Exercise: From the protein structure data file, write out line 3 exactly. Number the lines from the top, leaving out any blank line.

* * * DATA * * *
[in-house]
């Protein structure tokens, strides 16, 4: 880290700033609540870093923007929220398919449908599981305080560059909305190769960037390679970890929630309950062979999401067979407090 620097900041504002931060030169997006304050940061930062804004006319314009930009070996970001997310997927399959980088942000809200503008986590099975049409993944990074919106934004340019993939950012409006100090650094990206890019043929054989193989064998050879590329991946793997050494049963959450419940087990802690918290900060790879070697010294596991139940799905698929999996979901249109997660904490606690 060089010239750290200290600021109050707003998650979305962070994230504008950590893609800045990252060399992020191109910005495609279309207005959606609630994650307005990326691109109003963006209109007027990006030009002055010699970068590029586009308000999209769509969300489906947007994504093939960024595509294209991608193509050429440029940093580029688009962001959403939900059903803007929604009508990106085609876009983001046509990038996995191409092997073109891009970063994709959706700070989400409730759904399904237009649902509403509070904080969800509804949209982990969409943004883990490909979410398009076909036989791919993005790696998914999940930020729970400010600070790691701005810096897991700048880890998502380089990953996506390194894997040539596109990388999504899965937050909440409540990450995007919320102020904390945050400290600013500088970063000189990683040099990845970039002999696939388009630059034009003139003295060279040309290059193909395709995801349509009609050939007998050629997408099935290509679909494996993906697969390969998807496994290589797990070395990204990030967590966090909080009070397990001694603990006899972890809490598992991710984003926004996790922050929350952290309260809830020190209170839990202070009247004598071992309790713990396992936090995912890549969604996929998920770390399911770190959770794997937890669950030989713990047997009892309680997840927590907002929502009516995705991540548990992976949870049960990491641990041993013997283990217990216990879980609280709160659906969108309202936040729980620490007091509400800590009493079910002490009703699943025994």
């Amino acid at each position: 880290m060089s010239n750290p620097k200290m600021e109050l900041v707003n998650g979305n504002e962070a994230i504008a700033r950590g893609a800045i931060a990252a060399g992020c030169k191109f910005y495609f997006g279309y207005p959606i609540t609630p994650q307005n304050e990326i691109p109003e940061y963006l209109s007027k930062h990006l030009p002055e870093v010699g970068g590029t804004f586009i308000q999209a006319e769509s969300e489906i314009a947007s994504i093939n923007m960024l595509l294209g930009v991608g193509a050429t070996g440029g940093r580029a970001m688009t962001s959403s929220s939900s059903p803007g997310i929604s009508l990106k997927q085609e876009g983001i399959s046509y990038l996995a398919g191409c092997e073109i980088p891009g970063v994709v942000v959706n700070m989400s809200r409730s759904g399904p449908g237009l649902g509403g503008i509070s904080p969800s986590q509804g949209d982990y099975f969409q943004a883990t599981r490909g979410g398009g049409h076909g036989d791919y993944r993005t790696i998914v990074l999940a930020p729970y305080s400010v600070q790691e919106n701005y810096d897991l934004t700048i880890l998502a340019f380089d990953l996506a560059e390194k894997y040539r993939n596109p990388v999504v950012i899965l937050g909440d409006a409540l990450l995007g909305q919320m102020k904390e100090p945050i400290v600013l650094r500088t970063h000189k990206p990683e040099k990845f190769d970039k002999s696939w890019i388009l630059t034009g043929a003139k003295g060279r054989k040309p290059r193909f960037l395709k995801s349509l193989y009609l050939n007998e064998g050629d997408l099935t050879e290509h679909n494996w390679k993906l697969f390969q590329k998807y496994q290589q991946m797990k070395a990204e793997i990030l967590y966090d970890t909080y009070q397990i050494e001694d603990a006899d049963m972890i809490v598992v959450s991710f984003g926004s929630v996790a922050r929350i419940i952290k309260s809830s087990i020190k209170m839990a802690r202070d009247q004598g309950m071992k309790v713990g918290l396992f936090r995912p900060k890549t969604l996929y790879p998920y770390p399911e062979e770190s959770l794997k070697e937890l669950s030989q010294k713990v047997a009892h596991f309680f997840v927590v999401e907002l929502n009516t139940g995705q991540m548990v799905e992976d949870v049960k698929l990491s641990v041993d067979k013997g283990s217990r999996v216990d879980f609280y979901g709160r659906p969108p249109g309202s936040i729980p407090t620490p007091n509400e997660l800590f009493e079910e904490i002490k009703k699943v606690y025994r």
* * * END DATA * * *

């Amino acid at each position: 880290m060089s010239n750290p620097k200290m600021e109050l900041v707003n998650g979305n504002e962070a994230i504008a700033r950590g893609a800045i931060a990252a060399g992020c030169k191109f910005y495609f997006g279309y207005p959606i609540t609630p994650q307005n304050e990326i691109p109003e940061y963006l209109s007027k930062h990006l030009p002055e870093v010699g970068g590029t804004f586009i308000q999209a006319e769509s969300e489906i314009a947007s994504i093939n923007m960024l595509l294209g930009v991608g193509a050429t070996g440029g940093r580029a970001m688009t962001s959403s929220s939900s059903p803007g997310i929604s009508l990106k997927q085609e876009g983001i399959s046509y990038l996995a398919g191409c092997e073109i980088p891009g970063v994709v942000v959706n700070m989400s809200r409730s759904g399904p449908g237009l649902g509403g503008i509070s904080p969800s986590q509804g949209d982990y099975f969409q943004a883990t599981r490909g979410g398009g049409h076909g036989d791919y993944r993005t790696i998914v990074l999940a930020p729970y305080s400010v600070q790691e919106n701005y810096d897991l934004t700048i880890l998502a340019f380089d990953l996506a560059e390194k894997y040539r993939n596109p990388v999504v950012i899965l937050g909440d409006a409540l990450l995007g909305q919320m102020k904390e100090p945050i400290v600013l650094r500088t970063h000189k990206p990683e040099k990845f190769d970039k002999s696939w890019i388009l630059t034009g043929a003139k003295g060279r054989k040309p290059r193909f960037l395709k995801s349509l193989y009609l050939n007998e064998g050629d997408l099935t050879e290509h679909n494996w390679k993906l697969f390969q590329k998807y496994q290589q991946m797990k070395a990204e793997i990030l967590y966090d970890t909080y009070q397990i050494e001694d603990a006899d049963m972890i809490v598992v959450s991710f984003g926004s929630v996790a922050r929350i419940i952290k309260s809830s087990i020190k209170m839990a802690r202070d009247q004598g309950m071992k309790v713990g918290l396992f936090r995912p900060k890549t969604l996929y790879p998920y770390p399911e062979e770190s959770l794997k070697e937890l669950s030989q010294k713990v047997a009892h596991f309680f997840v927590v999401e907002l929502n009516t139940g995705q991540m548990v799905e992976d949870v049960k698929l990491s641990v041993d067979k013997g283990s217990r999996v216990d879980f609280y979901g709160r659906p969108p249109g309202s936040i729980p407090t620490p007091n509400e997660l800590f009493e079910e904490i002490k009703k699943v606690y025994r």